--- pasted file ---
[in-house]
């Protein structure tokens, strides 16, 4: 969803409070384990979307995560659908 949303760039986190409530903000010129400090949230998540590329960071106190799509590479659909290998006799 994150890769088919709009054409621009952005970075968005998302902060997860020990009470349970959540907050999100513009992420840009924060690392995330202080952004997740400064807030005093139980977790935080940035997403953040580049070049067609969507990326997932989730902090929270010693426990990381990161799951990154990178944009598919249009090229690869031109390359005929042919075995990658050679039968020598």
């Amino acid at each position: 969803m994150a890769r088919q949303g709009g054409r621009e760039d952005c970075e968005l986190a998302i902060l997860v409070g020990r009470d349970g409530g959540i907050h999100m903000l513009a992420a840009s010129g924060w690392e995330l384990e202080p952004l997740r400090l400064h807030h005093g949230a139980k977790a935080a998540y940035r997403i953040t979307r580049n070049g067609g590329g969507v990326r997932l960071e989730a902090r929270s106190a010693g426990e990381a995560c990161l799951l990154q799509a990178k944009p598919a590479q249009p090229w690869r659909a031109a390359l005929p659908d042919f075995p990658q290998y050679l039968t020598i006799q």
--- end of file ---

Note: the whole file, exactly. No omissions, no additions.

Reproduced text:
[in-house]
């Protein structure tokens, strides 16, 4: 969803409070384990979307995560659908 949303760039986190409530903000010129400090949230998540590329960071106190799509590479659909290998006799 994150890769088919709009054409621009952005970075968005998302902060997860020990009470349970959540907050999100513009992420840009924060690392995330202080952004997740400064807030005093139980977790935080940035997403953040580049070049067609969507990326997932989730902090929270010693426990990381990161799951990154990178944009598919249009090229690869031109390359005929042919075995990658050679039968020598």
């Amino acid at each position: 969803m994150a890769r088919q949303g709009g054409r621009e760039d952005c970075e968005l986190a998302i902060l997860v409070g020990r009470d349970g409530g959540i907050h999100m903000l513009a992420a840009s010129g924060w690392e995330l384990e202080p952004l997740r400090l400064h807030h005093g949230a139980k977790a935080a998540y940035r997403i953040t979307r580049n070049g067609g590329g969507v990326r997932l960071e989730a902090r929270s106190a010693g426990e990381a995560c990161l799951l990154q799509a990178k944009p598919a590479q249009p090229w690869r659909a031109a390359l005929p659908d042919f075995p990658q290998y050679l039968t020598i006799q």